For some reason, it seems like we've been in the midst of teenager-hood for years. After all, our said almost-teenager has had a flair for the dramatic for going on, lets see. . .I'd say about twelve years and nine months. When she turned eleven, Courtney took to calling her our "eleven-ager".
My mom often says how much fun teenagers can be. The energy, their sense of humor, the crazy ideas. She says she loved those years. I might add that I sometimes think she's looking back with rose colored glasses, because I was one of those teenagers. I'll just lay it out on the table here. I remember how I acted a lot of the time, and believe me- I wasn't always "so much fun". Take me, and times it by six. There were six of us, and although I love my brothers and sisters with all my heart, I remember how they acted too. (They weren't always so much fun, either). And so, after living through us, how is that she remembers those years so fondly?
The other night Courtney and I were tired. We've had a house full of sickies for days. Lots of family time, if you know what I mean. Which also means we didn't get our Friday night Hot Date. Needless to say, we were looking forward to climbing into a warm, soft bed and calling it a day. When who should our wondering eyes appear, but a twelve year old girl with a whole lot to say? She was as excited/insistent on sleeping in our room as we were adamant that she didn't.
Turns out, she won. So we lay there in the dark laughing at her funny comments and pretending to gross her out with kissing noises. She and her dad bantered back and forth. It was actually kinda fun. So much so that in a moment of quiet, she piped up with, "See Dad, aren't you glad we decided to have a sleepover?" (with her best teenage
I smiled then, and I've smiled a hundred times since. After all, it was a pretty fun sleepover.
This morning, my friend sent me a text with a note to read this post from the blog Daring Young Mom. I loved it. I loved how this amazing mom spoke of listening to the kind, empowering voice inside ourselves, instead of the negative, "you're not good enough" one we too often choose to hear. In her bright, cheerful way, she encouraged us to watch for those moments when we shine, give ourselves a "way to go" and allow a "drop of awesome" into our bucket. She explains that the more she watched for and acknowledged her own good choices, the more she filled her bucket, and in the process became more confident in her ability to do/be good. I loved it. I loved her idea for me, and I loved the way I thought about it in terms of my children.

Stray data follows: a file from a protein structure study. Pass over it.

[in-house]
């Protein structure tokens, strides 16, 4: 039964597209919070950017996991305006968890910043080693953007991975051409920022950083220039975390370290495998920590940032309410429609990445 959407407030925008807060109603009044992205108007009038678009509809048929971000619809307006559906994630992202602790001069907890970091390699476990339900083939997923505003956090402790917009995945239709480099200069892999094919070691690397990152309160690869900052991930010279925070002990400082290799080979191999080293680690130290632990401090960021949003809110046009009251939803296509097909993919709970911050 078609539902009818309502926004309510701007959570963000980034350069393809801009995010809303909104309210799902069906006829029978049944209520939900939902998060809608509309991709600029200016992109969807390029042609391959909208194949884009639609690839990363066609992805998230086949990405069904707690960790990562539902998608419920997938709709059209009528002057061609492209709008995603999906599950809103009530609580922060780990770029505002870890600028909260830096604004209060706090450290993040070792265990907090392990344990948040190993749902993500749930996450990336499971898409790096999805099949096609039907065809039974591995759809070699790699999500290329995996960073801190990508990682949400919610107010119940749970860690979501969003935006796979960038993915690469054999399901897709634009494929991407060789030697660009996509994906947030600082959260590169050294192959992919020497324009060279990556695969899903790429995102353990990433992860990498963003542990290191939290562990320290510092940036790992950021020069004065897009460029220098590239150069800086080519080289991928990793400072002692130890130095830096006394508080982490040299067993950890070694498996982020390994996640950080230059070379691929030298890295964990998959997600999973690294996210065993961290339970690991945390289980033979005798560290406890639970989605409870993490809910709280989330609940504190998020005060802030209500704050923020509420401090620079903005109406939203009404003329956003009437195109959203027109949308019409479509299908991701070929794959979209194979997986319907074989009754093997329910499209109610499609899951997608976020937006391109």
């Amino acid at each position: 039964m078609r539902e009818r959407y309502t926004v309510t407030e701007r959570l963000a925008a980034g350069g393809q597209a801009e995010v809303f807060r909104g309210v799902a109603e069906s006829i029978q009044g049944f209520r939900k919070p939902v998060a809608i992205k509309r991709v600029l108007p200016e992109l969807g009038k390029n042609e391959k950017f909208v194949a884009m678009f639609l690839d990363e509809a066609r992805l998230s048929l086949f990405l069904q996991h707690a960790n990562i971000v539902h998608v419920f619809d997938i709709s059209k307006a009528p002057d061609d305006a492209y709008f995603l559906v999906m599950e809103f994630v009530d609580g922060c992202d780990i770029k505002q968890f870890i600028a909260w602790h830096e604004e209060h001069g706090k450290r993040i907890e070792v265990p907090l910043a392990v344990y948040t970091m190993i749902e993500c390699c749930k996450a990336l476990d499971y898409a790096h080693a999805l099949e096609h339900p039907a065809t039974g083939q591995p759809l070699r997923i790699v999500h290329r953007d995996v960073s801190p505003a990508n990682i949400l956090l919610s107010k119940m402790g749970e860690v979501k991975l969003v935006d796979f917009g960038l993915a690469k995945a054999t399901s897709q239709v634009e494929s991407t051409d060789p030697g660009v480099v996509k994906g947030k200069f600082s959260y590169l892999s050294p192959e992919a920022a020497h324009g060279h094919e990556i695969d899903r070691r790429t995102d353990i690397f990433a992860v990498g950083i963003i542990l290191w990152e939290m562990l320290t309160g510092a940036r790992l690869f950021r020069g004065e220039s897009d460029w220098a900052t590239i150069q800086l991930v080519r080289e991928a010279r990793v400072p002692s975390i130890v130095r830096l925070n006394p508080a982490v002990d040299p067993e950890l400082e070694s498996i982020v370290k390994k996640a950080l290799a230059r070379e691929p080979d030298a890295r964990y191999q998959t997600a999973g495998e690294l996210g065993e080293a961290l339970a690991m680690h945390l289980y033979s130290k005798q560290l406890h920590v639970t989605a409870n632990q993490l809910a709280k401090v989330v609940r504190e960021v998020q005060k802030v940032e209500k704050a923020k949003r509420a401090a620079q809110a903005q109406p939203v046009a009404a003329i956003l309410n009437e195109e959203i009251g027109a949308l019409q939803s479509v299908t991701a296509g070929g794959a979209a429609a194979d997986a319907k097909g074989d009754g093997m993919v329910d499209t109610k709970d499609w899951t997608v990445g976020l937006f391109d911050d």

She wrote, "As I added up these Drops of Awesome, I found that in those moments I actually became the person I had always wanted to be. . .in the end, it's really about allowing yourself to feel joy and allowing yourself to be proud of the small victories of life. This builds momentum and you want more drops in your bucket and when you don't get as many, you pick yourself up and say, 'What can I do next?'"
Today, I've been thinking about this and how it relates to the way I see my children, especially as we enter this teenager stage. It is easy for me to focus on the drops of grouchiness, or the drops of selfishness that I may see. But what if I change what I'm looking for? How many drops of awesome am I missing? How many great opportunities and exciting adventures will I lose out on if I'm being a tired, old scrooge? That sleepover the other night? That was a drop of awesome. Really! And there is a gazillion more where that came from, too. That girl (ask and she'll tell you) is awesome. She has a bucket-load of awesomeness to add to our lives and to our family.
Like my dad used to say (I chose to think he was referring to my younger brother), "I don't know if you kids are making me old or keeping me young". Guess he and mom can look back and smile at those years because they chose to see what some parents didn't.
Drops of awesome (times six).